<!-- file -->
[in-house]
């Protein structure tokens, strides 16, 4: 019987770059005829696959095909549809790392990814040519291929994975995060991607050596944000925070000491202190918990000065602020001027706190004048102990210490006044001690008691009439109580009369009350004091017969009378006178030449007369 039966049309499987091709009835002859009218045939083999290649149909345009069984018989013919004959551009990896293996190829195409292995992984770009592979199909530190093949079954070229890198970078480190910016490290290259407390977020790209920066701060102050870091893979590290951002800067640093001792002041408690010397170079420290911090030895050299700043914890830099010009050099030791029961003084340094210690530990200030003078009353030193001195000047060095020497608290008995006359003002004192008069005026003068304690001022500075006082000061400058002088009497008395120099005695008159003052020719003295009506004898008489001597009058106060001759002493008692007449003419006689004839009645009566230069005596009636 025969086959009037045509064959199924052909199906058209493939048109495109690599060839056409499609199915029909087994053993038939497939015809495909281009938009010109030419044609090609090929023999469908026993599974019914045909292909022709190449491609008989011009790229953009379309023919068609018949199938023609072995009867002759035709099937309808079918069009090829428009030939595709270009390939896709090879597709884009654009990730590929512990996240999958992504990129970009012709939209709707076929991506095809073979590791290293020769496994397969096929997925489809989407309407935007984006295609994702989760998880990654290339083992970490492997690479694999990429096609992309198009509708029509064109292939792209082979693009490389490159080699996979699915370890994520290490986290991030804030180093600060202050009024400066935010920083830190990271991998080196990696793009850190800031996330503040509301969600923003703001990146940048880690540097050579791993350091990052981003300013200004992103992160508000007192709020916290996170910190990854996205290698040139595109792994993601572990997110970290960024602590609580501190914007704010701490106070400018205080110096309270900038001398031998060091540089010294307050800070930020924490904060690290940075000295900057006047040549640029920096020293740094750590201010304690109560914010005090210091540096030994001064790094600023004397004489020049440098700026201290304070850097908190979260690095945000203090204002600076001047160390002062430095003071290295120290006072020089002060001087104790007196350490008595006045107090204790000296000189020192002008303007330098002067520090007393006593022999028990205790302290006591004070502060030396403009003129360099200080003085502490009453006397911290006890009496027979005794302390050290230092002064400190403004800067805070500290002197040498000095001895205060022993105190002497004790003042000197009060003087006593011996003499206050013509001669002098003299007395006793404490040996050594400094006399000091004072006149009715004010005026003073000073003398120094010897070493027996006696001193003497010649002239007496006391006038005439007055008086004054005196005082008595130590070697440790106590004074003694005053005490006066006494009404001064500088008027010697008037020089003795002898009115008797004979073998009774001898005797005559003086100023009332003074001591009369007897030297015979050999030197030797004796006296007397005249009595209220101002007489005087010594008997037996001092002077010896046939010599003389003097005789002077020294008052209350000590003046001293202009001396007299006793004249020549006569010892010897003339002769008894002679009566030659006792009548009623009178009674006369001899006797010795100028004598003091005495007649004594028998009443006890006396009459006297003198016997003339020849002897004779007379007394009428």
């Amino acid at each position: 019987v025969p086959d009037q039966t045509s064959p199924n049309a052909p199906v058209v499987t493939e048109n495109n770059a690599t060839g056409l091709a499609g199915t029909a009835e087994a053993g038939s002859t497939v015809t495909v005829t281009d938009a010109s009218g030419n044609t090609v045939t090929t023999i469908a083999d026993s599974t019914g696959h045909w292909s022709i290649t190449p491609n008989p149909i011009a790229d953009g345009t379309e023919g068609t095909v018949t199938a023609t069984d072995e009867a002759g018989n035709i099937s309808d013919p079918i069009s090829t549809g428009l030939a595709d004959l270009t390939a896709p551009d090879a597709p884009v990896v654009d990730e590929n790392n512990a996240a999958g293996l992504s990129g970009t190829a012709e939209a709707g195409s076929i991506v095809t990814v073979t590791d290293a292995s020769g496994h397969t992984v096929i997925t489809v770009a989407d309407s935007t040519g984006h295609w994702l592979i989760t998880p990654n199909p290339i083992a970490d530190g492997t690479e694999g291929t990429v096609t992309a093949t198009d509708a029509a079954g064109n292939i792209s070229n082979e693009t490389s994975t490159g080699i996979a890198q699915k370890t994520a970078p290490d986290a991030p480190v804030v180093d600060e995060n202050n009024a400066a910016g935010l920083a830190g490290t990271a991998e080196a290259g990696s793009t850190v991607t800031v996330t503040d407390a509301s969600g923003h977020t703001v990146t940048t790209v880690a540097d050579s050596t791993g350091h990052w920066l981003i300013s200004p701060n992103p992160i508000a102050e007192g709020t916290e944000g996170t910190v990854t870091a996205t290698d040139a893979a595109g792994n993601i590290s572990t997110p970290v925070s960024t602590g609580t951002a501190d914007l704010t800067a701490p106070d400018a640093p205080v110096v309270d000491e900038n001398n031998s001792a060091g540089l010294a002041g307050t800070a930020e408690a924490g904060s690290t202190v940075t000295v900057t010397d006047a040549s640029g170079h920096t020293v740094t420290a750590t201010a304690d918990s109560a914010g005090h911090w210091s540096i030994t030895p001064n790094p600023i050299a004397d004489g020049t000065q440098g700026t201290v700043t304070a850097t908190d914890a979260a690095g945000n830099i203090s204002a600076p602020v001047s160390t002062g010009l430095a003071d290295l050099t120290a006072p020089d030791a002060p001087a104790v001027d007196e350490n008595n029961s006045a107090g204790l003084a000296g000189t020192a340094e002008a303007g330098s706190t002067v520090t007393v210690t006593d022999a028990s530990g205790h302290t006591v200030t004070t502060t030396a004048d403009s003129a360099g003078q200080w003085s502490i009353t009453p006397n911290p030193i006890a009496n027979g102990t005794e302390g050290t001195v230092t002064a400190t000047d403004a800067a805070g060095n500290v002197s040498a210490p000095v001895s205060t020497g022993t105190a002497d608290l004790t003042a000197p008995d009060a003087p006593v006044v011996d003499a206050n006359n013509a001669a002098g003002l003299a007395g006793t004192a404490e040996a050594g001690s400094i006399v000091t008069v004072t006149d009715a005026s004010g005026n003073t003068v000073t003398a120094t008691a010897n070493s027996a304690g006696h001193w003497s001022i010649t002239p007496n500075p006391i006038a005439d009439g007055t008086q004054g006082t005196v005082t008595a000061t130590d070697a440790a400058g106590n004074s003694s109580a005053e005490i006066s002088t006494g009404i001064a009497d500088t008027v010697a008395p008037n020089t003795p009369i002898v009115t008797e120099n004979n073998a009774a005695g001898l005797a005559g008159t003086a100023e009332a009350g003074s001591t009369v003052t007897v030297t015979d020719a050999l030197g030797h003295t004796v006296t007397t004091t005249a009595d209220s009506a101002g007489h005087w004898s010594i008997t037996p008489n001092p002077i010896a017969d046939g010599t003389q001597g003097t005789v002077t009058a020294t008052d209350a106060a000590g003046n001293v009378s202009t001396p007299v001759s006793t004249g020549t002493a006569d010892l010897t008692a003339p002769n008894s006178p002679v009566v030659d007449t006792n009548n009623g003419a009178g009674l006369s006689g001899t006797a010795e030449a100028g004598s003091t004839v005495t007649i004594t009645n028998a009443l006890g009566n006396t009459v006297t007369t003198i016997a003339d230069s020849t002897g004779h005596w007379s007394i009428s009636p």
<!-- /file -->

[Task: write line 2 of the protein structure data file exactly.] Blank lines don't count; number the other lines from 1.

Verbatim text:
């Protein structure tokens, strides 16, 4: 019987770059005829696959095909549809790392990814040519291929994975995060991607050596944000925070000491202190918990000065602020001027706190004048102990210490006044001690008691009439109580009369009350004091017969009378006178030449007369 039966049309499987091709009835002859009218045939083999290649149909345009069984018989013919004959551009990896293996190829195409292995992984770009592979199909530190093949079954070229890198970078480190910016490290290259407390977020790209920066701060102050870091893979590290951002800067640093001792002041408690010397170079420290911090030895050299700043914890830099010009050099030791029961003084340094210690530990200030003078009353030193001195000047060095020497608290008995006359003002004192008069005026003068304690001022500075006082000061400058002088009497008395120099005695008159003052020719003295009506004898008489001597009058106060001759002493008692007449003419006689004839009645009566230069005596009636 025969086959009037045509064959199924052909199906058209493939048109495109690599060839056409499609199915029909087994053993038939497939015809495909281009938009010109030419044609090609090929023999469908026993599974019914045909292909022709190449491609008989011009790229953009379309023919068609018949199938023609072995009867002759035709099937309808079918069009090829428009030939595709270009390939896709090879597709884009654009990730590929512990996240999958992504990129970009012709939209709707076929991506095809073979590791290293020769496994397969096929997925489809989407309407935007984006295609994702989760998880990654290339083992970490492997690479694999990429096609992309198009509708029509064109292939792209082979693009490389490159080699996979699915370890994520290490986290991030804030180093600060202050009024400066935010920083830190990271991998080196990696793009850190800031996330503040509301969600923003703001990146940048880690540097050579791993350091990052981003300013200004992103992160508000007192709020916290996170910190990854996205290698040139595109792994993601572990997110970290960024602590609580501190914007704010701490106070400018205080110096309270900038001398031998060091540089010294307050800070930020924490904060690290940075000295900057006047040549640029920096020293740094750590201010304690109560914010005090210091540096030994001064790094600023004397004489020049440098700026201290304070850097908190979260690095945000203090204002600076001047160390002062430095003071290295120290006072020089002060001087104790007196350490008595006045107090204790000296000189020192002008303007330098002067520090007393006593022999028990205790302290006591004070502060030396403009003129360099200080003085502490009453006397911290006890009496027979005794302390050290230092002064400190403004800067805070500290002197040498000095001895205060022993105190002497004790003042000197009060003087006593011996003499206050013509001669002098003299007395006793404490040996050594400094006399000091004072006149009715004010005026003073000073003398120094010897070493027996006696001193003497010649002239007496006391006038005439007055008086004054005196005082008595130590070697440790106590004074003694005053005490006066006494009404001064500088008027010697008037020089003795002898009115008797004979073998009774001898005797005559003086100023009332003074001591009369007897030297015979050999030197030797004796006296007397005249009595209220101002007489005087010594008997037996001092002077010896046939010599003389003097005789002077020294008052209350000590003046001293202009001396007299006793004249020549006569010892010897003339002769008894002679009566030659006792009548009623009178009674006369001899006797010795100028004598003091005495007649004594028998009443006890006396009459006297003198016997003339020849002897004779007379007394009428």